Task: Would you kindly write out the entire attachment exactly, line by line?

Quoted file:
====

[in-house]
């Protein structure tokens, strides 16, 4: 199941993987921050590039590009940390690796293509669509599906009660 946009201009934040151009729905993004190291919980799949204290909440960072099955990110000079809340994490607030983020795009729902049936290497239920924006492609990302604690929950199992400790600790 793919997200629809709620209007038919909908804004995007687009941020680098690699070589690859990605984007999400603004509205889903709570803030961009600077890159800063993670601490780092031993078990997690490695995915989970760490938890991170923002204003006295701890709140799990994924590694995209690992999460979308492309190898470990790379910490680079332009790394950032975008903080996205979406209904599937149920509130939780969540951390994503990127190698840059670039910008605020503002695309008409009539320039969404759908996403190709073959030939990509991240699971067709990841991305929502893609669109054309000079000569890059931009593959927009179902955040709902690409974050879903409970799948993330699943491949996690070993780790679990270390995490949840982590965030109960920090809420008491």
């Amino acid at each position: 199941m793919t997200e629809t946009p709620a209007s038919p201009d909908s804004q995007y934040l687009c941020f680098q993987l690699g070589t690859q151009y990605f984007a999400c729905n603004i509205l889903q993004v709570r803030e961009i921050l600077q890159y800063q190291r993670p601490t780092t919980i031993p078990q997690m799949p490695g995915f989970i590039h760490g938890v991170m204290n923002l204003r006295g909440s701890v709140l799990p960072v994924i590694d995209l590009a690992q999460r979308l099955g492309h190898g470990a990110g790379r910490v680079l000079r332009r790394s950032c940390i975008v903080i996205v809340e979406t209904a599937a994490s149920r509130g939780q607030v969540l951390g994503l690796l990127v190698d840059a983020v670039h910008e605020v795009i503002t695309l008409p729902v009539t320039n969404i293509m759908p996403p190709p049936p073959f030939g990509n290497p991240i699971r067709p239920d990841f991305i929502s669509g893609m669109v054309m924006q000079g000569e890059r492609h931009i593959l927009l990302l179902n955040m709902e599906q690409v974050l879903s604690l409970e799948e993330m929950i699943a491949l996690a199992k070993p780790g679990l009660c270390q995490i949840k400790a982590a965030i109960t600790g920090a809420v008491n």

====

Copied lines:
[in-house]
């Protein structure tokens, strides 16, 4: 199941993987921050590039590009940390690796293509669509599906009660 946009201009934040151009729905993004190291919980799949204290909440960072099955990110000079809340994490607030983020795009729902049936290497239920924006492609990302604690929950199992400790600790 793919997200629809709620209007038919909908804004995007687009941020680098690699070589690859990605984007999400603004509205889903709570803030961009600077890159800063993670601490780092031993078990997690490695995915989970760490938890991170923002204003006295701890709140799990994924590694995209690992999460979308492309190898470990790379910490680079332009790394950032975008903080996205979406209904599937149920509130939780969540951390994503990127190698840059670039910008605020503002695309008409009539320039969404759908996403190709073959030939990509991240699971067709990841991305929502893609669109054309000079000569890059931009593959927009179902955040709902690409974050879903409970799948993330699943491949996690070993780790679990270390995490949840982590965030109960920090809420008491």
């Amino acid at each position: 199941m793919t997200e629809t946009p709620a209007s038919p201009d909908s804004q995007y934040l687009c941020f680098q993987l690699g070589t690859q151009y990605f984007a999400c729905n603004i509205l889903q993004v709570r803030e961009i921050l600077q890159y800063q190291r993670p601490t780092t919980i031993p078990q997690m799949p490695g995915f989970i590039h760490g938890v991170m204290n923002l204003r006295g909440s701890v709140l799990p960072v994924i590694d995209l590009a690992q999460r979308l099955g492309h190898g470990a990110g790379r910490v680079l000079r332009r790394s950032c940390i975008v903080i996205v809340e979406t209904a599937a994490s149920r509130g939780q607030v969540l951390g994503l690796l990127v190698d840059a983020v670039h910008e605020v795009i503002t695309l008409p729902v009539t320039n969404i293509m759908p996403p190709p049936p073959f030939g990509n290497p991240i699971r067709p239920d990841f991305i929502s669509g893609m669109v054309m924006q000079g000569e890059r492609h931009i593959l927009l990302l179902n955040m709902e599906q690409v974050l879903s604690l409970e799948e993330m929950i699943a491949l996690a199992k070993p780790g679990l009660c270390q995490i949840k400790a982590a965030i109960t600790g920090a809420v008491n």